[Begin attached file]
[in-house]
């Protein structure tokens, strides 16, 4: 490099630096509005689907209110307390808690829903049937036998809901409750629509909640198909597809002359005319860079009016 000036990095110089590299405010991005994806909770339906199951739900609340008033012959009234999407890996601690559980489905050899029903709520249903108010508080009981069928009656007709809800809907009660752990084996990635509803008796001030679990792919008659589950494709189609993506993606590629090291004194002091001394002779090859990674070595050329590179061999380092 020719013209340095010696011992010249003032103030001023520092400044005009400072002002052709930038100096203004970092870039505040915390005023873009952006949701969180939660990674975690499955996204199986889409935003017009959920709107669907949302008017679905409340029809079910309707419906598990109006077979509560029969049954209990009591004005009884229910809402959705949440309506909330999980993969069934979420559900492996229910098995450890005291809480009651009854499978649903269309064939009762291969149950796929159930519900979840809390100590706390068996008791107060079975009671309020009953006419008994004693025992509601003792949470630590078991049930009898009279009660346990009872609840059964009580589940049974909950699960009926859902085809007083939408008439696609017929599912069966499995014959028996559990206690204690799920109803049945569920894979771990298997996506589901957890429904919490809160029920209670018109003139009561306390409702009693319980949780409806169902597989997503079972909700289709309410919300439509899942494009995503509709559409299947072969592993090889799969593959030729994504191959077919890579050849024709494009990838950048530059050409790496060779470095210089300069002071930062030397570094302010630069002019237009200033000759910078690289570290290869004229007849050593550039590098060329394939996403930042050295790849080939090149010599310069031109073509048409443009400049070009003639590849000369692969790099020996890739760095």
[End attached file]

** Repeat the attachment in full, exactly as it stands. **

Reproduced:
[in-house]
């Protein structure tokens, strides 16, 4: 490099630096509005689907209110307390808690829903049937036998809901409750629509909640198909597809002359005319860079009016 000036990095110089590299405010991005994806909770339906199951739900609340008033012959009234999407890996601690559980489905050899029903709520249903108010508080009981069928009656007709809800809907009660752990084996990635509803008796001030679990792919008659589950494709189609993506993606590629090291004194002091001394002779090859990674070595050329590179061999380092 020719013209340095010696011992010249003032103030001023520092400044005009400072002002052709930038100096203004970092870039505040915390005023873009952006949701969180939660990674975690499955996204199986889409935003017009959920709107669907949302008017679905409340029809079910309707419906598990109006077979509560029969049954209990009591004005009884229910809402959705949440309506909330999980993969069934979420559900492996229910098995450890005291809480009651009854499978649903269309064939009762291969149950796929159930519900979840809390100590706390068996008791107060079975009671309020009953006419008994004693025992509601003792949470630590078991049930009898009279009660346990009872609840059964009580589940049974909950699960009926859902085809007083939408008439696609017929599912069966499995014959028996559990206690204690799920109803049945569920894979771990298997996506589901957890429904919490809160029920209670018109003139009561306390409702009693319980949780409806169902597989997503079972909700289709309410919300439509899942494009995503509709559409299947072969592993090889799969593959030729994504191959077919890579050849024709494009990838950048530059050409790496060779470095210089300069002071930062030397570094302010630069002019237009200033000759910078690289570290290869004229007849050593550039590098060329394939996403930042050295790849080939090149010599310069031109073509048409443009400049070009003639590849000369692969790099020996890739760095």